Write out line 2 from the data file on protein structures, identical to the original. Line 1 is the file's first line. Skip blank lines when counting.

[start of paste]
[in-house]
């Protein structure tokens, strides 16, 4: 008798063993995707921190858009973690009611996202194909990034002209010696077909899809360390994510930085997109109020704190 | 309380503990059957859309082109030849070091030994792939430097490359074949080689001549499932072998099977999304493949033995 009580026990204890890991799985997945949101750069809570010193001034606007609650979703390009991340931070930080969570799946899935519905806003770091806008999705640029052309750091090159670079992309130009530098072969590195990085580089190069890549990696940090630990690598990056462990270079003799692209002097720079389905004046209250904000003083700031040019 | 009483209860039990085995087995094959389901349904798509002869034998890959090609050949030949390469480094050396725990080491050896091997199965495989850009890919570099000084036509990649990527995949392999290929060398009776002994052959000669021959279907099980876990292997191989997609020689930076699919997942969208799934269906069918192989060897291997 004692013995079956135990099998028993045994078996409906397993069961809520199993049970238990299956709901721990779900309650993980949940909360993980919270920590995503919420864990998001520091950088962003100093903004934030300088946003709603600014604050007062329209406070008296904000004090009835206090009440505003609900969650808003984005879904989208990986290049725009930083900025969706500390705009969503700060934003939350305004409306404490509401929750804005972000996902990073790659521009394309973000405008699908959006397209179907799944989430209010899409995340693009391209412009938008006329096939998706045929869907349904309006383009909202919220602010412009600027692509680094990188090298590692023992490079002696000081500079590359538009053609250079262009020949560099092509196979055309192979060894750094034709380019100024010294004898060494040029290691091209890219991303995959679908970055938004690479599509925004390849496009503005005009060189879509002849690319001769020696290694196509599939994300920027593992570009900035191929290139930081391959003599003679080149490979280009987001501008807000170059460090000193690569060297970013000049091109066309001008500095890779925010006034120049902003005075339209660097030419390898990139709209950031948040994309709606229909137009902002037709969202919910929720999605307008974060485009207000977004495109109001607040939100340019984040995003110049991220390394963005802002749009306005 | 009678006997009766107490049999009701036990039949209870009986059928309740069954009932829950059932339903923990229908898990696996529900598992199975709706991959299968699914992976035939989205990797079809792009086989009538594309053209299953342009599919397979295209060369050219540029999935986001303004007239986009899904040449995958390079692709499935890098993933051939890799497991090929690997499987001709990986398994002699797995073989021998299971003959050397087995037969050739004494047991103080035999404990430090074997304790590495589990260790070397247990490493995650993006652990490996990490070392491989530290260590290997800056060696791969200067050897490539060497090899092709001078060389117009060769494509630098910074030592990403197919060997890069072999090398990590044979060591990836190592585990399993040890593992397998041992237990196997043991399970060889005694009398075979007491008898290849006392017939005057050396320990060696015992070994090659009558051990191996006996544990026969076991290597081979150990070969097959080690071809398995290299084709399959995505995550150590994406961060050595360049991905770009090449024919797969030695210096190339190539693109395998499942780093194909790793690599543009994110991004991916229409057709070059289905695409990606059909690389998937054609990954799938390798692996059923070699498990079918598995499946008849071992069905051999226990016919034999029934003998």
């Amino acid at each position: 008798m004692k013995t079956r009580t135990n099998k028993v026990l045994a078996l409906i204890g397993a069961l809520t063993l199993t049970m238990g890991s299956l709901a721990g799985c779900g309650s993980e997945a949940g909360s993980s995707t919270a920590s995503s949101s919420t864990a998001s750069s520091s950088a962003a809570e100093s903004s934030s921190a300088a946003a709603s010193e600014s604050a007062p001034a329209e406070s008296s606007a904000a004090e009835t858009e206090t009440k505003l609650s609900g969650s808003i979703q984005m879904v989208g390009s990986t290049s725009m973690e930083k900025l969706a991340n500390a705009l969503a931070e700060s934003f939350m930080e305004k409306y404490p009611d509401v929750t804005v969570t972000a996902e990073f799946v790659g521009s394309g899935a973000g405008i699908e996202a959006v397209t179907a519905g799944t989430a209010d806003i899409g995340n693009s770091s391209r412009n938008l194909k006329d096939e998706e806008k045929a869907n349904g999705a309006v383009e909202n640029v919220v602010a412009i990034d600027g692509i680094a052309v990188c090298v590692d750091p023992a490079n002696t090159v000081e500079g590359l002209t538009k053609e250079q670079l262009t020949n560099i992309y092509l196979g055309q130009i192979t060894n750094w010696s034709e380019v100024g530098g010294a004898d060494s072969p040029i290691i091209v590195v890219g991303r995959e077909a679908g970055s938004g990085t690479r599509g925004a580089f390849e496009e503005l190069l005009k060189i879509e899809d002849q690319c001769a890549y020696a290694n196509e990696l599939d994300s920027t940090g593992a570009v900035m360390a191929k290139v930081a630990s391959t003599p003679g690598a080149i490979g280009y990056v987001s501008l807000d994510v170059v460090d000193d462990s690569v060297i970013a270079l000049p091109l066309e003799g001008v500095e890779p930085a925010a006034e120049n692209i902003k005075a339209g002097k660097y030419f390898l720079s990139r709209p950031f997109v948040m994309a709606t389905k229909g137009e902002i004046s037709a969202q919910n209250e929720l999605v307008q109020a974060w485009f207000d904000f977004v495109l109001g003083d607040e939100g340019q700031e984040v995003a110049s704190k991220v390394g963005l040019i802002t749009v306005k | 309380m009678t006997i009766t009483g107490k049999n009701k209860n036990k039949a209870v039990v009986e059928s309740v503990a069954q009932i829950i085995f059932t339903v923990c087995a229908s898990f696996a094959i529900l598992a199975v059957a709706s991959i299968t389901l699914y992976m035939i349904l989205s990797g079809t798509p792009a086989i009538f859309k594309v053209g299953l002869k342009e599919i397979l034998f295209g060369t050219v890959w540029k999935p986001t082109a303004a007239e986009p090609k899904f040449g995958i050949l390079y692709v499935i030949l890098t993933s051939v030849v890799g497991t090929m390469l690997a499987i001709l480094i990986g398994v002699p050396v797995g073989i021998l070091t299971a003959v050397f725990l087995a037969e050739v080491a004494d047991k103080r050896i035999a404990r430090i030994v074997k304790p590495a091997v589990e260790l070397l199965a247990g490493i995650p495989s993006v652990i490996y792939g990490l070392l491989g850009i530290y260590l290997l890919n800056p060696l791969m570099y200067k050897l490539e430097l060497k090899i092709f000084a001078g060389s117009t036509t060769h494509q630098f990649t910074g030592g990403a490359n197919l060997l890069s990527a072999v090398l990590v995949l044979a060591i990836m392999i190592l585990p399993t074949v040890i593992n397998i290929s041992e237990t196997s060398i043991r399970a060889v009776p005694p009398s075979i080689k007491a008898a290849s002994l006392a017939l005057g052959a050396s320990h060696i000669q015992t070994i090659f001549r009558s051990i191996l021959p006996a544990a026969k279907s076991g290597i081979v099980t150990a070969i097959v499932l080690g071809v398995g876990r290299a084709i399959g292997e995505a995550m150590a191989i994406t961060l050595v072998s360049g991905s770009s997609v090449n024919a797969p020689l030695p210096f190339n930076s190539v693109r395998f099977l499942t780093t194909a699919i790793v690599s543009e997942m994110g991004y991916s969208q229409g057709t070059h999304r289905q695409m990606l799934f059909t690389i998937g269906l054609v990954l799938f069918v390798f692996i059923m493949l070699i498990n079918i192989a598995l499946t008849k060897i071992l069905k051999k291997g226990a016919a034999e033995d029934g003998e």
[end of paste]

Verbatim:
């Protein structure tokens, strides 16, 4: 008798063993995707921190858009973690009611996202194909990034002209010696077909899809360390994510930085997109109020704190 | 309380503990059957859309082109030849070091030994792939430097490359074949080689001549499932072998099977999304493949033995 009580026990204890890991799985997945949101750069809570010193001034606007609650979703390009991340931070930080969570799946899935519905806003770091806008999705640029052309750091090159670079992309130009530098072969590195990085580089190069890549990696940090630990690598990056462990270079003799692209002097720079389905004046209250904000003083700031040019 | 009483209860039990085995087995094959389901349904798509002869034998890959090609050949030949390469480094050396725990080491050896091997199965495989850009890919570099000084036509990649990527995949392999290929060398009776002994052959000669021959279907099980876990292997191989997609020689930076699919997942969208799934269906069918192989060897291997 004692013995079956135990099998028993045994078996409906397993069961809520199993049970238990299956709901721990779900309650993980949940909360993980919270920590995503919420864990998001520091950088962003100093903004934030300088946003709603600014604050007062329209406070008296904000004090009835206090009440505003609900969650808003984005879904989208990986290049725009930083900025969706500390705009969503700060934003939350305004409306404490509401929750804005972000996902990073790659521009394309973000405008699908959006397209179907799944989430209010899409995340693009391209412009938008006329096939998706045929869907349904309006383009909202919220602010412009600027692509680094990188090298590692023992490079002696000081500079590359538009053609250079262009020949560099092509196979055309192979060894750094034709380019100024010294004898060494040029290691091209890219991303995959679908970055938004690479599509925004390849496009503005005009060189879509002849690319001769020696290694196509599939994300920027593992570009900035191929290139930081391959003599003679080149490979280009987001501008807000170059460090000193690569060297970013000049091109066309001008500095890779925010006034120049902003005075339209660097030419390898990139709209950031948040994309709606229909137009902002037709969202919910929720999605307008974060485009207000977004495109109001607040939100340019984040995003110049991220390394963005802002749009306005 | 009678006997009766107490049999009701036990039949209870009986059928309740069954009932829950059932339903923990229908898990696996529900598992199975709706991959299968699914992976035939989205990797079809792009086989009538594309053209299953342009599919397979295209060369050219540029999935986001303004007239986009899904040449995958390079692709499935890098993933051939890799497991090929690997499987001709990986398994002699797995073989021998299971003959050397087995037969050739004494047991103080035999404990430090074997304790590495589990260790070397247990490493995650993006652990490996990490070392491989530290260590290997800056060696791969200067050897490539060497090899092709001078060389117009060769494509630098910074030592990403197919060997890069072999090398990590044979060591990836190592585990399993040890593992397998041992237990196997043991399970060889005694009398075979007491008898290849006392017939005057050396320990060696015992070994090659009558051990191996006996544990026969076991290597081979150990070969097959080690071809398995290299084709399959995505995550150590994406961060050595360049991905770009090449024919797969030695210096190339190539693109395998499942780093194909790793690599543009994110991004991916229409057709070059289905695409990606059909690389998937054609990954799938390798692996059923070699498990079918598995499946008849071992069905051999226990016919034999029934003998």